Martin Kidston

(Missoula Current) The Missoula Police Department on Wednesday touched on some of its likely requests as the city begins its annual budgeting process, which is expected to run throughout the summer.

Chief Mike Colyer said the department has made progress in completing a number of past initiatives laid out by former Chief Jaeson White. That includes the completion of new police training procedures and the expansion of the Crisis Intervention Team.

But like the Mobile Support Team at the Missoula Fire Department, the city propped up the Crisis Intervention Team using one-time federal funding related to the pandemic. That money has since run out and the police department will likely ask the city to fund a portion of the program.

“We’ve exhausted all the money through ARPA and absorbed some of the funding for the program manager’s position,” said Colyer. “Moving forward, we’re going to ask that to be a budgeted line item.”

Recently, Missoula voters also approved a safety levy for the Elementary District at Missoula County Public Schools. However, voters shot down a safety levy for the High School District.

But Colyer said MCPS is still looking to hire one additional school resource officer, which could fall upon the city to partially fund.

“They still would like to move forward with adding one new SRO. The ask that falls to the city is to pick up the balance for funding the SRO when they’re not in the schools,” Colyer said. “We’ll apply for a grant to cover that. But if the grant is not approved, then the ask would be if the city is willing to make up the balance for that position.”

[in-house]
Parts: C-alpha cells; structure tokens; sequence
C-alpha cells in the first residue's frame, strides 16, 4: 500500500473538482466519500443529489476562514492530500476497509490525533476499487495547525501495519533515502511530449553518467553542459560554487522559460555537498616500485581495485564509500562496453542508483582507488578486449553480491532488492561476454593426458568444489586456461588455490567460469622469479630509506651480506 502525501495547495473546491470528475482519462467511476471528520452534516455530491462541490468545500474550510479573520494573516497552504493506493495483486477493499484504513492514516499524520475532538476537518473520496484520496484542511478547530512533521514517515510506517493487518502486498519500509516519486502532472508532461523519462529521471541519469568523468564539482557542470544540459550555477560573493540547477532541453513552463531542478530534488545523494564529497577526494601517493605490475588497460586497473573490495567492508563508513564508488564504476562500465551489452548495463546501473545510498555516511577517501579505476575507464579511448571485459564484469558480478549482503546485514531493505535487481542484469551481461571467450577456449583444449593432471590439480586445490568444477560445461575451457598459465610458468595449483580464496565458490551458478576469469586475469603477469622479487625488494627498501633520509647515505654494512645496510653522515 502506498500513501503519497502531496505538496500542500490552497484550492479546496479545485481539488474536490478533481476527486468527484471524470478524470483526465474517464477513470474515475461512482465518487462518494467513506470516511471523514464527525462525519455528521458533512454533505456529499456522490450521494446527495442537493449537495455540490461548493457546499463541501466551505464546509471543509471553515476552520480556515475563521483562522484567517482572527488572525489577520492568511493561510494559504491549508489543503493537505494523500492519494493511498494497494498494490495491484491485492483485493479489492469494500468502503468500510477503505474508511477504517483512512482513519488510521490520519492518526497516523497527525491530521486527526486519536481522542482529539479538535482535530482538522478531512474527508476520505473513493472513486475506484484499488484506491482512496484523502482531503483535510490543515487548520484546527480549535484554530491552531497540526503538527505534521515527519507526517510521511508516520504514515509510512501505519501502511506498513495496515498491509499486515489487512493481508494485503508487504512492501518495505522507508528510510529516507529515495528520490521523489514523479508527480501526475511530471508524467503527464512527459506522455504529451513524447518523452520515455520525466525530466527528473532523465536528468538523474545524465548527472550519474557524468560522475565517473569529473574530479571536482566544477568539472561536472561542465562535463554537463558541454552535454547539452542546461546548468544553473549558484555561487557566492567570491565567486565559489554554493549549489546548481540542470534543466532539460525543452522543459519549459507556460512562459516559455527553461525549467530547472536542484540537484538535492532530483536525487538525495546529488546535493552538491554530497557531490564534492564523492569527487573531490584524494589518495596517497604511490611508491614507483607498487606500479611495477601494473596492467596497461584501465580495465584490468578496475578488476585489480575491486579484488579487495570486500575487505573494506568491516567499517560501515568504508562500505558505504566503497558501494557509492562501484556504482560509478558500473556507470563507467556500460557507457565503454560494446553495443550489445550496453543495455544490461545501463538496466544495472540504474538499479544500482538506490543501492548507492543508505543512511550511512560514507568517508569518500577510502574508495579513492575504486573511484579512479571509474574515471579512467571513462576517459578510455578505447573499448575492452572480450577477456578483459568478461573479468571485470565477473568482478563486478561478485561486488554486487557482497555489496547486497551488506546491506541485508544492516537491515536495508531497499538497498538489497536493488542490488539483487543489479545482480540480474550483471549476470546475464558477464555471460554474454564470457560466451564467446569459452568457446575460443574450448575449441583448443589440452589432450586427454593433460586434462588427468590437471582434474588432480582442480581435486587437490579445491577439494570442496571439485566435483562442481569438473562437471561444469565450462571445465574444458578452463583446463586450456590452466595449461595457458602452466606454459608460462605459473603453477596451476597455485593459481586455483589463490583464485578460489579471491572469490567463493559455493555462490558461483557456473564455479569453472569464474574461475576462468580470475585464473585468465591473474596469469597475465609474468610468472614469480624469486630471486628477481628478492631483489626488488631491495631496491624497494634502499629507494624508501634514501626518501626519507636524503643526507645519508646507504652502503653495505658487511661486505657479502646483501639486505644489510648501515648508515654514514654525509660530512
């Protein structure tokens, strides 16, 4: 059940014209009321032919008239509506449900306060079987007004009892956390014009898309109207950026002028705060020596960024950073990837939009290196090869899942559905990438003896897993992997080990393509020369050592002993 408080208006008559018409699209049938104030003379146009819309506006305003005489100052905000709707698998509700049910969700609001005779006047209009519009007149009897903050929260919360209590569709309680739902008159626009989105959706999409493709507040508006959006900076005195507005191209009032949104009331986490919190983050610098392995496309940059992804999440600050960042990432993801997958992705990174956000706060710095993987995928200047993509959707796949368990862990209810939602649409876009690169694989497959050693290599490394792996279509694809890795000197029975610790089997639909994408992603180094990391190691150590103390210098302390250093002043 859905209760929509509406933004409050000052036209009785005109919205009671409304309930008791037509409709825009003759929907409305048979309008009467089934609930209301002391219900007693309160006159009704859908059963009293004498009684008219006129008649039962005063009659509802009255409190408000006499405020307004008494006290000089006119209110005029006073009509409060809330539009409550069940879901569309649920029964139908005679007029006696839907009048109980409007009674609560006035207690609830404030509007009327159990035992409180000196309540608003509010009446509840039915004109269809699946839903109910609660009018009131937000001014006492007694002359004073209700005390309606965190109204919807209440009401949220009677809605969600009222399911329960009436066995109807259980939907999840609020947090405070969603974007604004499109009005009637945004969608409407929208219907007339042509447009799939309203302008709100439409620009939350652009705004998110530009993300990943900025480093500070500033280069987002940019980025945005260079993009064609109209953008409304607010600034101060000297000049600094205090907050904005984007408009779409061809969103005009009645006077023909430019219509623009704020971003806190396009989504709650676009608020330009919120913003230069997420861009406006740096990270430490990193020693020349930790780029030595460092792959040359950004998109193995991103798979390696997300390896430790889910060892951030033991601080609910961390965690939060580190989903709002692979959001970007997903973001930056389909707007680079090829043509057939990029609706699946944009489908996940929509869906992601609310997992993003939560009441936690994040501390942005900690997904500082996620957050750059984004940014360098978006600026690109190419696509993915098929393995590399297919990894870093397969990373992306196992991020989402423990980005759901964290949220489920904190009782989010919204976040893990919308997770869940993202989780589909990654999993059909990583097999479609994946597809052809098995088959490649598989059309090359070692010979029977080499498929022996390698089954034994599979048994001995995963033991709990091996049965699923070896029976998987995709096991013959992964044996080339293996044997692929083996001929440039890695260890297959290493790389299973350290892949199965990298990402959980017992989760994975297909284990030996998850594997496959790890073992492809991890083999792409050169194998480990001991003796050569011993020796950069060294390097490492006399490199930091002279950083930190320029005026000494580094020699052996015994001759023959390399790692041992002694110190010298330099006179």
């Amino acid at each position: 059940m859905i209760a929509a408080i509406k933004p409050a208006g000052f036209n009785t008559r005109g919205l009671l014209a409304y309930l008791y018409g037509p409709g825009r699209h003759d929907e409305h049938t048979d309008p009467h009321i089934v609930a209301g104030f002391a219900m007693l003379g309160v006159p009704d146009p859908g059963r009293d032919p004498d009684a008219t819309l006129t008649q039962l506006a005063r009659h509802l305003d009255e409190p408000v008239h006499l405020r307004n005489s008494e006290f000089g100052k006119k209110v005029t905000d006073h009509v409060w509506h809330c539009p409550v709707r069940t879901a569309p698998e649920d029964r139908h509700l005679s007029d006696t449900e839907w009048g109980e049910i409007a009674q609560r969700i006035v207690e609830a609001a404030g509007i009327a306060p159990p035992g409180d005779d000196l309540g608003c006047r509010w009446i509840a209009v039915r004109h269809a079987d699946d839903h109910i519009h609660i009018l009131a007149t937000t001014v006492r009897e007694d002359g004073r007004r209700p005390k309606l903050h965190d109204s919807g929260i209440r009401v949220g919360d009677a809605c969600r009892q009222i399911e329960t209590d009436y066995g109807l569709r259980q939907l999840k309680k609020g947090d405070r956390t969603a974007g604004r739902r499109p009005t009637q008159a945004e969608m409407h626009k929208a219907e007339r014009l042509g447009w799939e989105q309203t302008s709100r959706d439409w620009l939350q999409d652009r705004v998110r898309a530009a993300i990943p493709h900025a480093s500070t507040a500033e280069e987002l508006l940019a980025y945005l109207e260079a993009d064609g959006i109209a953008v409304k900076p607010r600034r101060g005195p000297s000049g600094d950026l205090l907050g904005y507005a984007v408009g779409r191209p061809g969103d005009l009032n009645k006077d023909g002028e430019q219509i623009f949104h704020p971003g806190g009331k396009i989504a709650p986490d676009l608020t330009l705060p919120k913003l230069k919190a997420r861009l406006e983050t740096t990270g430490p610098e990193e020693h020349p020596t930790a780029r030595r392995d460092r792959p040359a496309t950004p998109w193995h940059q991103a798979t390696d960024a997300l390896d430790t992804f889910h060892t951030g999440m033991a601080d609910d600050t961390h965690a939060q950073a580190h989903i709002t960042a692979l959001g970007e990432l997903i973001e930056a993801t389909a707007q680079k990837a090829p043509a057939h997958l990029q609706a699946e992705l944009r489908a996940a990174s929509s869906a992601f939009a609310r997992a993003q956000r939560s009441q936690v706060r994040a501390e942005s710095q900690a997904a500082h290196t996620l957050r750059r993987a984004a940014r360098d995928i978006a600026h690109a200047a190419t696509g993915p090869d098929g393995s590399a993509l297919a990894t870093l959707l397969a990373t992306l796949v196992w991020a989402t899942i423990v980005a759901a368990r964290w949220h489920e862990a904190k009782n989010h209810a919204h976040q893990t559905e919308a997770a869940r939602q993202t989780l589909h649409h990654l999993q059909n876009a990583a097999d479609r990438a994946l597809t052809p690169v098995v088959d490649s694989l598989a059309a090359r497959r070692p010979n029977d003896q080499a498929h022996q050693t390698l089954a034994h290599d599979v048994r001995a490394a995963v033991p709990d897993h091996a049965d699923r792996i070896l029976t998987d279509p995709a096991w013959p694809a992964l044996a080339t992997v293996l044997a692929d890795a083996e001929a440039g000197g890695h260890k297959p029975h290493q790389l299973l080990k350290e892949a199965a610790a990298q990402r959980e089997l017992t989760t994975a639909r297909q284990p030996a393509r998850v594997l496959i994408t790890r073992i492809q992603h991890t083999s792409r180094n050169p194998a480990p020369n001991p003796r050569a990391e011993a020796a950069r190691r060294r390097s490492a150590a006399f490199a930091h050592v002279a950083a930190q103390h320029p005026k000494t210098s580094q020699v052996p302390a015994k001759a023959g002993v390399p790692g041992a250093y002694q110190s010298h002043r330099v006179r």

Also like the fire department, the bulk of the police department’s budget goes to personnel. Colyer placed it at 93% of the departments total budget, or around $21.4 million. Around 3%, or $655,000, goes toward supplies ranging from protective vests to fuel. The remaining 4% goes toward other costs including strangulation and sex assault exams, and blood draws during certain DUI arrests.

Last year, Colyer said the department negotiated a new contract with the police union resulting in a 10% increase in wages. However, the wage increase wasn’t introduced to the department’s overtime budget, and it’s now looking to fill the gap.

“What complicated that is us being down resources. We’re oftentimes required to hire back officers on overtime to meet minimum staffing requirements required by policy,” Colyer said. “The combination has put us over in overtime. My ask will be an increase in the overtime budget to get us back flush with the higher wages and not have to backfill as many short shifts.”

Colyer said the department will also seek funding to support its agreement with the Missoula County Sheriff’s Office to help cover the sex offender registration agreement at the jail.

While the sheriff’s department took the program over in 2018, the city still contributes to the cost.

“As we all know, everyone’s wages have gone up, including those at the sheriff’s department,” Colyer said. “As those wages and benefits have gone up, they’re now asking us to increase our contribution to help pay for that.”

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Gallery Credit: Elisa Fernández-Arias

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